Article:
If your business operates in a way where even one element of this example sounds familiar to you, then getting up to speed on the necessity of CCC coverage is non-negotiable. Your company has to ensure that your insurance policy covers exposures arising from any loss or damages of customer property during any part of this process – storage, lifting, transporting, or installation.
Addressing CCC Coverage Through General Liability
There are a number of ways CCC exposures can be handled, depending on the nature of the exposure. The first is through a general liability (GL) policy. GL policies inherently exclude real and personal property, but NBIS and other markets in this space will often add an endorsement to the GL policy that will allow the CCC to apply to third-party items held on behalf of others.
The benefit of addressing CCC coverages through the GL policy is that not only could your GL policy respond in the event of a loss, the CCC (or often Riggers Liability) can flow through the lead 5M excess, or 5×5 depending on project-specific needs and contractual requirements. Instead of containing your CCC exposure to your million-dollar occurrence limit on the GL policy, if your Excess policy is a Follow Form policy there may be coverage above the primary $1M for an occurrence. However, you and your agent need to understand both policies and related impacts in a claims scenario.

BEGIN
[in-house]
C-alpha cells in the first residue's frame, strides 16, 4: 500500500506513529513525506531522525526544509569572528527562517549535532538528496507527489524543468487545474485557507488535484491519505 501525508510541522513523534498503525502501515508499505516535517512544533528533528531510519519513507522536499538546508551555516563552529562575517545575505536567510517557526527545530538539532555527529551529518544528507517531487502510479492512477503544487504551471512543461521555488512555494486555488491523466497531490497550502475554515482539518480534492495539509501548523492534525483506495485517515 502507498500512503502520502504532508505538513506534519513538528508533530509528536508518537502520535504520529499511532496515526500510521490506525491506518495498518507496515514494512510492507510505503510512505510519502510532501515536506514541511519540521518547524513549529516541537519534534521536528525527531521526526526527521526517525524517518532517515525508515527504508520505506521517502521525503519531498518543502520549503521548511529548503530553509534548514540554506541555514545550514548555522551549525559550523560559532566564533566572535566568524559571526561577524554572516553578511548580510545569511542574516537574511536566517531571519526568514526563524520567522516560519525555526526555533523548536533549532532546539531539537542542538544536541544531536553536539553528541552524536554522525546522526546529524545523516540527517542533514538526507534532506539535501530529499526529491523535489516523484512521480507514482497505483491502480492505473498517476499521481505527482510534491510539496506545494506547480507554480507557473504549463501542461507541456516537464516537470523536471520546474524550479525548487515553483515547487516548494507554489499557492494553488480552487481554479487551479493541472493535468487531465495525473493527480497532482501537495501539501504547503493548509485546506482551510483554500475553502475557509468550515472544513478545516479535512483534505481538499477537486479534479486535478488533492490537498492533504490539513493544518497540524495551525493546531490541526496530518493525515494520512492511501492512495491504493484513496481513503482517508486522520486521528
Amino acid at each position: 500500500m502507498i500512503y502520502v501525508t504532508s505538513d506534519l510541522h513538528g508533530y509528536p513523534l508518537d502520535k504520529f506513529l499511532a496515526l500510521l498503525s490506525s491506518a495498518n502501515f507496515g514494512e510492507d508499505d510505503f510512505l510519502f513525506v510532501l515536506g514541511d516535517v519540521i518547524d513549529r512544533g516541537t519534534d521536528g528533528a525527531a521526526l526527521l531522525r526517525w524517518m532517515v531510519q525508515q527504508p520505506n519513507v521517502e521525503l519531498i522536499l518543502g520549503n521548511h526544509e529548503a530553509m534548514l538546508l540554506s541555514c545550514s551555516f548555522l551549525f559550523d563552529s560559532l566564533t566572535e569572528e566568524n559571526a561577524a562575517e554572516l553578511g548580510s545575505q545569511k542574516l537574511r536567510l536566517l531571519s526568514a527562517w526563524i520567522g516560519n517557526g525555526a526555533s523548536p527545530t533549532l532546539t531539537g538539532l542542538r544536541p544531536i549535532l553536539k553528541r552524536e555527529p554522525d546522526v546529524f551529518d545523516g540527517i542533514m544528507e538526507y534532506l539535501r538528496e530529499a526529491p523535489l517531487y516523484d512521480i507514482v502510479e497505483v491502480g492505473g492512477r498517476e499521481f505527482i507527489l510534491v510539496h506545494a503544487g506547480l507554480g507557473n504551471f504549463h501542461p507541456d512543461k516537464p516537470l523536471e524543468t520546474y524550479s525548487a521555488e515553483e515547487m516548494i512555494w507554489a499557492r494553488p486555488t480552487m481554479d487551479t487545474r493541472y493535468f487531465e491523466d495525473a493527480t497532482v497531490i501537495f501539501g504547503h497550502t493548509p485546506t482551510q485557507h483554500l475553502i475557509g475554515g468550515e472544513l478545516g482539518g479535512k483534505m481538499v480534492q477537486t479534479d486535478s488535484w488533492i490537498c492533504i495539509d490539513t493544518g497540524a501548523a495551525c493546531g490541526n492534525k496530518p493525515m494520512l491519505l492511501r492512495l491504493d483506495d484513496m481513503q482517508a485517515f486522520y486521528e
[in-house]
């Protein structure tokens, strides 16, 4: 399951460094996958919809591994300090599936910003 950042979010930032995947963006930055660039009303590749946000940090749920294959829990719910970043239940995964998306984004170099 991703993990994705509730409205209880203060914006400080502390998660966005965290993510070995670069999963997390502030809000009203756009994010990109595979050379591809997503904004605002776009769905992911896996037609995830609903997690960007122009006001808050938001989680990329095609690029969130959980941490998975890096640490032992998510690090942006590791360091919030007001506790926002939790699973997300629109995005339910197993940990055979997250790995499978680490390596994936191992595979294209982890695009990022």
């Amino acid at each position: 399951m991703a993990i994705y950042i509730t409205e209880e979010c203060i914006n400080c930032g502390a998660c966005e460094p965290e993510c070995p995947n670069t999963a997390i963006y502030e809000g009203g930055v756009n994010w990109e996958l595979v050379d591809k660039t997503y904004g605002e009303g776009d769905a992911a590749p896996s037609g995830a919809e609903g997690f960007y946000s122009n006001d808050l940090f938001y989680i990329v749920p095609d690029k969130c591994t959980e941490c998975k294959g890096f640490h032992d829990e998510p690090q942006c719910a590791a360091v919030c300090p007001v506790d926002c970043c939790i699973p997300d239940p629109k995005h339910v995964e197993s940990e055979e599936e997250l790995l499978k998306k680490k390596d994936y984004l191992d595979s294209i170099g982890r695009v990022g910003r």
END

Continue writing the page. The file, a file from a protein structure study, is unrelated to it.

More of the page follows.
While addressing CCC under general liability coverage is an option, be aware that it can create unintended exposures. GL policies by default typically do not, for example, cover temporary storage of items – so if your crane company is temporarily storing that HVAC unit, depending on your exact GL coverage and endorsements, you might not be covered in the event of loss or damage to that third-party property. GL also wouldn’t cover damages incurred during an over-the-road haul.
Essentially, the general liability coverage is often just that – general. It’s up to you to ask the right questions of your insurance agent and provider to determine if this is the right choice for you.
Addressing CCC Coverage Through Inland Marine